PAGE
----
The Struggle For Freedom In Ayn Rand's Anthem

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Anthem is a battle between a man’s longing for independence and the controlling society he lives in. In Ayn Rand’s 1937 novel Anthem, we are introduced to a dystopian society based in the future in a city in an undefined location. Ayn Rand wrote this novel after living in Russia during the communist era during the 1920s. She escaped this society in 1926 and became a writer in America. Her battle against communism affected her as an author and inspired her writing in Anthem. In Anthem, citizens are constantly presented the idea that preaches collectivism and extreme loyalty to the state. The protagonist, Equality 7-2521, has grown up in this restrictive civilization and believed all he was told. Equality is exceptional in many aspects that are prohibited, and he has a tendency to disobey the society’s laws. Equality slowly embraces freedom as he discovers his own ego. The author demonstrates humanity’s need for ego through Equality’s futile attempts to be alone, to separate himself from his peers, to escape his restrictive society, and his desperate endeavor to discover a word for his ego.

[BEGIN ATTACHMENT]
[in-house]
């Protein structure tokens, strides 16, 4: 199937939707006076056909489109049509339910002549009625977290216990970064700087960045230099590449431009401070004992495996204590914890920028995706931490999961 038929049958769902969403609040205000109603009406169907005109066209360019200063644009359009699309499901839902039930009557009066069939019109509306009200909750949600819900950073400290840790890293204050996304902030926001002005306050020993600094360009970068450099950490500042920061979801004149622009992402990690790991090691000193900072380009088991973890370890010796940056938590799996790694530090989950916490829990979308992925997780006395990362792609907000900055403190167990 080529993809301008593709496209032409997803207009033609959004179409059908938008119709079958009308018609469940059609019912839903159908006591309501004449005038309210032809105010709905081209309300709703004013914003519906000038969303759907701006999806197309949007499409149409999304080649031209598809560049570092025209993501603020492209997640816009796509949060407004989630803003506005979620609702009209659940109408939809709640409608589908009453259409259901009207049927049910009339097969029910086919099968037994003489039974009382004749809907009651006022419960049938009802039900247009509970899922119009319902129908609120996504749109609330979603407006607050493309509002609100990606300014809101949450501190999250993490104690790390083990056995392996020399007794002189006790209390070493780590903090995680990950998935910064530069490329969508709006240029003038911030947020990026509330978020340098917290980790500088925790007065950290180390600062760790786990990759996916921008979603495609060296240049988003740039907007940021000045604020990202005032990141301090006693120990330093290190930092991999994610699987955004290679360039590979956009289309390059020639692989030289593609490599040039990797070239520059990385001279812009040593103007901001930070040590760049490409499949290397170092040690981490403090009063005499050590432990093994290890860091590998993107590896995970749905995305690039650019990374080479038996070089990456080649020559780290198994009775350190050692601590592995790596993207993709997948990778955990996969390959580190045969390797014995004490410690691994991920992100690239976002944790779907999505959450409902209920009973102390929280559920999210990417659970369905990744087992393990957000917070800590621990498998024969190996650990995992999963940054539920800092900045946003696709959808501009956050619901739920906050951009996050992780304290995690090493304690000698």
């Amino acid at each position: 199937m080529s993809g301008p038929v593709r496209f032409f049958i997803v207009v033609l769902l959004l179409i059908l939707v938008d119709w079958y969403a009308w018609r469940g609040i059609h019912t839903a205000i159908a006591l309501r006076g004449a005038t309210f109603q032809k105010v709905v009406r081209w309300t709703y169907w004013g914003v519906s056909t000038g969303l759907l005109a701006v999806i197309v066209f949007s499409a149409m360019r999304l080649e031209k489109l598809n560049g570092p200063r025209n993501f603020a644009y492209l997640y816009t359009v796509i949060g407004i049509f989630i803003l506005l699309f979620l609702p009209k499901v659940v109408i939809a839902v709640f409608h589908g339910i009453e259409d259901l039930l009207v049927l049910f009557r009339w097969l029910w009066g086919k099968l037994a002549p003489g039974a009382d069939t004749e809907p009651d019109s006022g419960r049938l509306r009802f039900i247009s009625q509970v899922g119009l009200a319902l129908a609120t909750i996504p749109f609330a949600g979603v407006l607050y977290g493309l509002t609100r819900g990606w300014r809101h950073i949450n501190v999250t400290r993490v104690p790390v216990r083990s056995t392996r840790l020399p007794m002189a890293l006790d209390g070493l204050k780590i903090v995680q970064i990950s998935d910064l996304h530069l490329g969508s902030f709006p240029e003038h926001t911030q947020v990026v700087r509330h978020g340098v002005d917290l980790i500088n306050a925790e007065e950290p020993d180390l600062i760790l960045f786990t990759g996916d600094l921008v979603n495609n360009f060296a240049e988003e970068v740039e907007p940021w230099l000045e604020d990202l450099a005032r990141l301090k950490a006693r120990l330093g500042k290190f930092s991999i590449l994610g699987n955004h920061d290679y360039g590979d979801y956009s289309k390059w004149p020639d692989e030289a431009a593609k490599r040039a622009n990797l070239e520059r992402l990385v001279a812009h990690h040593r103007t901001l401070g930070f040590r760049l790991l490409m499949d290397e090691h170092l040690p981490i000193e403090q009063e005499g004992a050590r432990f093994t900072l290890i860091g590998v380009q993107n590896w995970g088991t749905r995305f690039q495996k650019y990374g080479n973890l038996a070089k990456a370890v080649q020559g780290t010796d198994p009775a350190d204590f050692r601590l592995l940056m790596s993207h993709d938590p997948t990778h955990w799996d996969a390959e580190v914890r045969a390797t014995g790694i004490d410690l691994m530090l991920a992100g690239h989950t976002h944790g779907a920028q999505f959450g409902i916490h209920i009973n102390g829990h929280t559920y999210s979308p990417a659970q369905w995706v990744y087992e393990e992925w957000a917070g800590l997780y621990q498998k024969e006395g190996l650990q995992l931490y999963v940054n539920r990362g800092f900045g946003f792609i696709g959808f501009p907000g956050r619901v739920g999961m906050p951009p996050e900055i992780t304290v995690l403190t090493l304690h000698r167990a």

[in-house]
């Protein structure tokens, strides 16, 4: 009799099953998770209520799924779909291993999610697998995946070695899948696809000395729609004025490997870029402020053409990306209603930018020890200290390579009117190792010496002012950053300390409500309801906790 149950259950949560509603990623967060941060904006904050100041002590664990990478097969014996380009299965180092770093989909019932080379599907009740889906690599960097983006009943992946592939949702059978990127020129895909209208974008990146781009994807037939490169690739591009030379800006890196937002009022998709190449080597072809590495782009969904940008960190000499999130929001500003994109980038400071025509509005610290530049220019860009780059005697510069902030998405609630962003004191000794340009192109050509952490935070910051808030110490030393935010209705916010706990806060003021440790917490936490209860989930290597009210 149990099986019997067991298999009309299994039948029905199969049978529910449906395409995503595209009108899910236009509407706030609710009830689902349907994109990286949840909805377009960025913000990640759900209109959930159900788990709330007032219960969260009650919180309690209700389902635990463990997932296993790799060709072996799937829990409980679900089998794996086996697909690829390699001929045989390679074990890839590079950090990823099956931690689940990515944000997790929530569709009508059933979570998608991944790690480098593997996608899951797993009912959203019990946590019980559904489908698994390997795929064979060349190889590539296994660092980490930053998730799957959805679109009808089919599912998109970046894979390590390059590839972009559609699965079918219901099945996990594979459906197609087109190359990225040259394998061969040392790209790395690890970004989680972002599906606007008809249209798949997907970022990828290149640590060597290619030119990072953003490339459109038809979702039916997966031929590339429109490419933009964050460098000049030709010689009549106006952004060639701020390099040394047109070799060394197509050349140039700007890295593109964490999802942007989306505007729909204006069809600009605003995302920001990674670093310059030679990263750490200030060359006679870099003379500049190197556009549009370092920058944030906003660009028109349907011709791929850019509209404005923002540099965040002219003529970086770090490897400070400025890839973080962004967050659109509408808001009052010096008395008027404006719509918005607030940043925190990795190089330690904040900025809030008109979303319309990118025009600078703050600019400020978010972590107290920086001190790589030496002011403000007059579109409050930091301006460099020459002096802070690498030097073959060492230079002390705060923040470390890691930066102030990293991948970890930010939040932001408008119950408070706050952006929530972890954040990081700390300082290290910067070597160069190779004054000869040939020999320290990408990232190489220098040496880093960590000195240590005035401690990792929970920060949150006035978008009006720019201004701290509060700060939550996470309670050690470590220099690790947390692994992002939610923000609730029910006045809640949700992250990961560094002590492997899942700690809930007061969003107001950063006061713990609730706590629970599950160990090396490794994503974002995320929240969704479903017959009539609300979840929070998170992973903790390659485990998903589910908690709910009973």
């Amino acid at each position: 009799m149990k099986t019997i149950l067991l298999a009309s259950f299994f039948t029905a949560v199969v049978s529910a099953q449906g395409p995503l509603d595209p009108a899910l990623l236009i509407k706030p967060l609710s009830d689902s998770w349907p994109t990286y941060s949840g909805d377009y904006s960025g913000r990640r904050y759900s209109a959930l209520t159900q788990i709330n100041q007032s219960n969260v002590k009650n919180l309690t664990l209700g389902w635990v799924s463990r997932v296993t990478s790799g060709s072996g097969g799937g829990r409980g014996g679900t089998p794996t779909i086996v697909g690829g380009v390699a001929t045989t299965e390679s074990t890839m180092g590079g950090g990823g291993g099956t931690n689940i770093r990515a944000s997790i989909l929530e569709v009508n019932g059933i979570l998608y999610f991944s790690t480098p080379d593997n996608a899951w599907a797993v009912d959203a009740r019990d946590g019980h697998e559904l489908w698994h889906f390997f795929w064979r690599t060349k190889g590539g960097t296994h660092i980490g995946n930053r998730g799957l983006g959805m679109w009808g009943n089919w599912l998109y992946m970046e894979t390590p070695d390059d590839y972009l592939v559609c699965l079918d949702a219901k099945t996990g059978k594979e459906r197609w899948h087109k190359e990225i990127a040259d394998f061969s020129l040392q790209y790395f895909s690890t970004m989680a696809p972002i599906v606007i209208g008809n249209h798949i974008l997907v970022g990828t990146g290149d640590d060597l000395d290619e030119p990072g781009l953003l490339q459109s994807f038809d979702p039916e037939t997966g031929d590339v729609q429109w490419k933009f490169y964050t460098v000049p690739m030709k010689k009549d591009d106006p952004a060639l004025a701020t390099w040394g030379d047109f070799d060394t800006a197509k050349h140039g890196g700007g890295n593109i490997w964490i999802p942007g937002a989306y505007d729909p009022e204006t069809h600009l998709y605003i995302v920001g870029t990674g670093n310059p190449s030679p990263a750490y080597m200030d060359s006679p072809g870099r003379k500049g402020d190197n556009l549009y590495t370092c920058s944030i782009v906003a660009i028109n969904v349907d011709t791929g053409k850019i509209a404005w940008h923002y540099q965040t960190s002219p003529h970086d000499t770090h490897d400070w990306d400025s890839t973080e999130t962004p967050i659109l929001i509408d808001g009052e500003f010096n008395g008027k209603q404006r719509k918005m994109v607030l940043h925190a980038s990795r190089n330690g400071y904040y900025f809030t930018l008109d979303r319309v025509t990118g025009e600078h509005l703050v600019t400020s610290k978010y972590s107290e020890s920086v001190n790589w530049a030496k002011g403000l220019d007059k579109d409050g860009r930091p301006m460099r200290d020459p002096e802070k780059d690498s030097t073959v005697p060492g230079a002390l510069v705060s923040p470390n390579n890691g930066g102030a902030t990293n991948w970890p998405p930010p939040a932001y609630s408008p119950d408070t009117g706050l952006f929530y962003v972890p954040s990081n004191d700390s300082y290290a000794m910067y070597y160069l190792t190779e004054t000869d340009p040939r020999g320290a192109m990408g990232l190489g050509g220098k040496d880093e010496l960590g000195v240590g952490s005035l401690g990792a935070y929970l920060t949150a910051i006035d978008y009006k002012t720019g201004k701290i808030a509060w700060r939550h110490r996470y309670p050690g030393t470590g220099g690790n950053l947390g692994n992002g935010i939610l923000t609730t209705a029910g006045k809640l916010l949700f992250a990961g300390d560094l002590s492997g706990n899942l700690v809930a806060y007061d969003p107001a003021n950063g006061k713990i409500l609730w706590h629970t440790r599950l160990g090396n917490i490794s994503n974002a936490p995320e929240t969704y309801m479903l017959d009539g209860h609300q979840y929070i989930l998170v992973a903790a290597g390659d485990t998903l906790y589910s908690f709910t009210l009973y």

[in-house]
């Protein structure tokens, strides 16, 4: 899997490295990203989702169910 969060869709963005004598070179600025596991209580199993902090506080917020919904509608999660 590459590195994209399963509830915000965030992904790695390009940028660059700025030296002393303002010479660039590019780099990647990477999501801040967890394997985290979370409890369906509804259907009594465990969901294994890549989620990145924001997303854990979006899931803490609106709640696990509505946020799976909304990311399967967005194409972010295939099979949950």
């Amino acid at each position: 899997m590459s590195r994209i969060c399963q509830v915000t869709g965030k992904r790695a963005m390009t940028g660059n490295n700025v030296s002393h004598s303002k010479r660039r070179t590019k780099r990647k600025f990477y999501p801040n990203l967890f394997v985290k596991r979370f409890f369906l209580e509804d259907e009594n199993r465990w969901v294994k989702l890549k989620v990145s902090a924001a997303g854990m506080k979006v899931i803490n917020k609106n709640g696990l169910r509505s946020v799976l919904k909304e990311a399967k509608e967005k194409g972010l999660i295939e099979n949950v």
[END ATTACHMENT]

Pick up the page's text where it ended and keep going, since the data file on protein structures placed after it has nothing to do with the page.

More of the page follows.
Equality reluctantly pursues his ego, as he cannot deny his inherent solitary nature. Equality finally tastes his first experience of freedom when he discovers a tunnel hidden underground with a friend. As Ayn Rand describes, “It was old and rusted by many rains. We pulled
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He will do anything to receive it even breaking many laws and leaving the society he grew up in. This is also displayed when Equality discovered a house from the Unmentionable Times. How he embraces the true ideals of ego from the Unmentionable Times. Equality also strives to be rewarded, appraised and most of all to be welcomed into the council of elders. Equality’s desperate attempts to be alone, be rewarded and appreciated are finally accomplished by the end of the novel when he flees the society with his beloved, the Golden
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